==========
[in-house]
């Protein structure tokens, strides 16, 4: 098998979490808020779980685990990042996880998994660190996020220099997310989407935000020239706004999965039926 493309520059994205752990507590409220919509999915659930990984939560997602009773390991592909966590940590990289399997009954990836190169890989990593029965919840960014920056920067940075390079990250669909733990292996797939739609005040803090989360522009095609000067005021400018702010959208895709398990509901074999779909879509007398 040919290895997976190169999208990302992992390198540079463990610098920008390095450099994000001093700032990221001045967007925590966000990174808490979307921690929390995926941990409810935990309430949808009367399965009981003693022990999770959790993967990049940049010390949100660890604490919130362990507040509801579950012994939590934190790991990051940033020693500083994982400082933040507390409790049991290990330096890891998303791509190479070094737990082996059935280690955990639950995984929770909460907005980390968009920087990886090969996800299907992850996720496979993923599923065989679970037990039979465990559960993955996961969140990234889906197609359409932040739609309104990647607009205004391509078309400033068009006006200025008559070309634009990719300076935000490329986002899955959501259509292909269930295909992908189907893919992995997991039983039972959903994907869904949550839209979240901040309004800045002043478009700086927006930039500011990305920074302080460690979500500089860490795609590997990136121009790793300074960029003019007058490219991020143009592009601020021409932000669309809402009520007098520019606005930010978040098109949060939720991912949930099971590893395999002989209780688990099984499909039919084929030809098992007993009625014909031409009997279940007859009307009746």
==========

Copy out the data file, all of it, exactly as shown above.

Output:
[in-house]
């Protein structure tokens, strides 16, 4: 098998979490808020779980685990990042996880998994660190996020220099997310989407935000020239706004999965039926 493309520059994205752990507590409220919509999915659930990984939560997602009773390991592909966590940590990289399997009954990836190169890989990593029965919840960014920056920067940075390079990250669909733990292996797939739609005040803090989360522009095609000067005021400018702010959208895709398990509901074999779909879509007398 040919290895997976190169999208990302992992390198540079463990610098920008390095450099994000001093700032990221001045967007925590966000990174808490979307921690929390995926941990409810935990309430949808009367399965009981003693022990999770959790993967990049940049010390949100660890604490919130362990507040509801579950012994939590934190790991990051940033020693500083994982400082933040507390409790049991290990330096890891998303791509190479070094737990082996059935280690955990639950995984929770909460907005980390968009920087990886090969996800299907992850996720496979993923599923065989679970037990039979465990559960993955996961969140990234889906197609359409932040739609309104990647607009205004391509078309400033068009006006200025008559070309634009990719300076935000490329986002899955959501259509292909269930295909992908189907893919992995997991039983039972959903994907869904949550839209979240901040309004800045002043478009700086927006930039500011990305920074302080460690979500500089860490795609590997990136121009790793300074960029003019007058490219991020143009592009601020021409932000669309809402009520007098520019606005930010978040098109949060939720991912949930099971590893395999002989209780688990099984499909039919084929030809098992007993009625014909031409009997279940007859009307009746």